VATICAN CITY — The American cardinals did something in Rome that they never do in the United States: They worked together, intensely, as brother bishops, for several days.
Unlike the situation when they meet at conferences of the U.S. bishops, the eight American cardinal-archbishops, along with U.S. bishops’ conference president
Bishop Wilton Gregory of Belleville, Ill., did not attend common lectures, receive committee reports, or vote on a long list of resolutions.
Rather, together with their brother cardinals in the Curia, they focused for three days on the sexual abuse crisis and they personally made decisions. It was collegiality in action.
And that it took place in Rome rather than stateside challenged one of the most established story lines in the post-conciliar Church. That script says that local Churches — supposedly the seedbeds of creativity and of sensitivity to ordinary people — are hamstrung by the dictates of a remote, central bureaucracy unaware of local needs.
Nowhere was this perspective stated more starkly than in the pages of the Los Angeles Times, covering what it termed a “cultural chasm” between “the Curia and Catholics in the United States.”
“The divide reflects conflicting values,” wrote the Times. “New World openness versus Old World secrecy, American home rule versus Vatican centralization, Anglo-Saxon CEO-style management versus a Mediterranean forgive-and-forget attitude toward sinners.”
All cardinals wear red, but such reporting makes it clear who wears the white hats and who wears the black. Yet it isn't as simple as an old Western.
At last year's synod of bishops, prelates from all over the world were insistent that successors of the apostles cannot be treated as junior officers. The key word was “collegiality,” evoking the Second Vatican Council's teaching that all bishops belong equally to the universal episcopal college. Local bishops are not branch-plant managers for corporate headquarters and should not be treated as such by the Roman Curia.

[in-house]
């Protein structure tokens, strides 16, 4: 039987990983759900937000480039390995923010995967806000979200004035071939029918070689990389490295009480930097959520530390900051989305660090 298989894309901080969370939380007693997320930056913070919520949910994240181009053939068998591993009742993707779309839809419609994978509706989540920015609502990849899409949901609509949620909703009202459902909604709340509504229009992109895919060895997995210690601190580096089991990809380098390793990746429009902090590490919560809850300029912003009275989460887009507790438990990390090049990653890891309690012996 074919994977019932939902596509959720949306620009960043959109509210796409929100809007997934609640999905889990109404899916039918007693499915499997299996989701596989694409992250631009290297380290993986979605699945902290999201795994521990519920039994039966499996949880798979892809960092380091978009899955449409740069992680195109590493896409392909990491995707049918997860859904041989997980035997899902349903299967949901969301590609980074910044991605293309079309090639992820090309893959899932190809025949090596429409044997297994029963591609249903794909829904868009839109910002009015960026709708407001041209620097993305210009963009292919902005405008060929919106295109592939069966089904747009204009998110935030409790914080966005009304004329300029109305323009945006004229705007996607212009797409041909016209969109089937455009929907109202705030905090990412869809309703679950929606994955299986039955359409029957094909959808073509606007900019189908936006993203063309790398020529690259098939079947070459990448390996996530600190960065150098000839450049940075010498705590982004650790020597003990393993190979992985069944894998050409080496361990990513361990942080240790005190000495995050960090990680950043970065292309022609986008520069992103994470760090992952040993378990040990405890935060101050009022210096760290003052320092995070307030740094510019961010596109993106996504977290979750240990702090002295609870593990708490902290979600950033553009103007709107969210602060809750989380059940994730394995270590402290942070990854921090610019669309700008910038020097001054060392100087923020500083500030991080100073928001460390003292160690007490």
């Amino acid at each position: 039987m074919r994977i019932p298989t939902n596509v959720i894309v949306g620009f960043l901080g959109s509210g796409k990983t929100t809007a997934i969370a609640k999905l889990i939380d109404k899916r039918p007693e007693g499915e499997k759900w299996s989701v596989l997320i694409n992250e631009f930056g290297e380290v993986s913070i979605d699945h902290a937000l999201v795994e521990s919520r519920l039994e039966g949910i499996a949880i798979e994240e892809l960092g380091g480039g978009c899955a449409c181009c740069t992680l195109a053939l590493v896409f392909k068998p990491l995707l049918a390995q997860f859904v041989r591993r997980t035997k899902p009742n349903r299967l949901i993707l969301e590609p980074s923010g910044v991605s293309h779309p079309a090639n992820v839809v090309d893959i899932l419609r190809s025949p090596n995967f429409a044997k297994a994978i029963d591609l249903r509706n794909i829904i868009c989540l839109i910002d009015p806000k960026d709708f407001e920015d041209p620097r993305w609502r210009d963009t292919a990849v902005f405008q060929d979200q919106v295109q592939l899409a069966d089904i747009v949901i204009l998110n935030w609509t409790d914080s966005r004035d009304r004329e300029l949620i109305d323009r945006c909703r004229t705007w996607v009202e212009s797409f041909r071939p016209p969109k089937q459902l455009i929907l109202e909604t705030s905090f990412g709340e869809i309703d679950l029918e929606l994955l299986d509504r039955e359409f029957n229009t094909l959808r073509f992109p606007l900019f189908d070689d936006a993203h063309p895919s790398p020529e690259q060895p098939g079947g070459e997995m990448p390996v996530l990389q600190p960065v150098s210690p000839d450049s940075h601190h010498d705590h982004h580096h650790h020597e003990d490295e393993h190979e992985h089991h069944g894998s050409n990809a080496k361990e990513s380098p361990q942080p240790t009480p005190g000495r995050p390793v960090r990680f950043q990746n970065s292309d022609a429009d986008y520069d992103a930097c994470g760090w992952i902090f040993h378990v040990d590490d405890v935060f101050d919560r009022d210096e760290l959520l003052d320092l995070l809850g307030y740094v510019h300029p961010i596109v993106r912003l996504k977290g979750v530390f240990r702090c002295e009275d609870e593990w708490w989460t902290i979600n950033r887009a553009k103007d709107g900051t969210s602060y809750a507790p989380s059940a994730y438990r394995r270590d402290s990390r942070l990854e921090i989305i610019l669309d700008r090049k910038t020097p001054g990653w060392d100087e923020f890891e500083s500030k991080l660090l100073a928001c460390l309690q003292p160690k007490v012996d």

What is overlooked is that Rome itself is often necessary for collegiality to work at all. Without Rome, the American cardinals would never have met for such intense days of work. In theory, there is no reason why the emergency meetings could not be have been scheduled weeks ago in the United States. It would have been possible for all the cardinals, or all the archbishops, to meet on short notice to respond to the crisis. But it didn't happen.
“You have come to the house of the Successor of Peter, whose task it is to confirm his brother Bishops in faith and love, and to united them around Christ in the service of God's People,” said Pope John Paul II, addressing the American cardinals. “The door of this house is always open to you. All the more so when your communities are in distress.”
In practice, the house of Peter is sometimes the only house where local bishops can meet each other. This is true for both theological and practical reasons.
Theologically, bishops belong to the episcopal college of which the Roman Pontiff is the head. Without its head, the college of bishops lacks a center of unity. What unifies every Catholic bishop with every other Catholic bishop is his communion with the bishop of Rome. That is why the college of bishops can never act authoritatively without its head.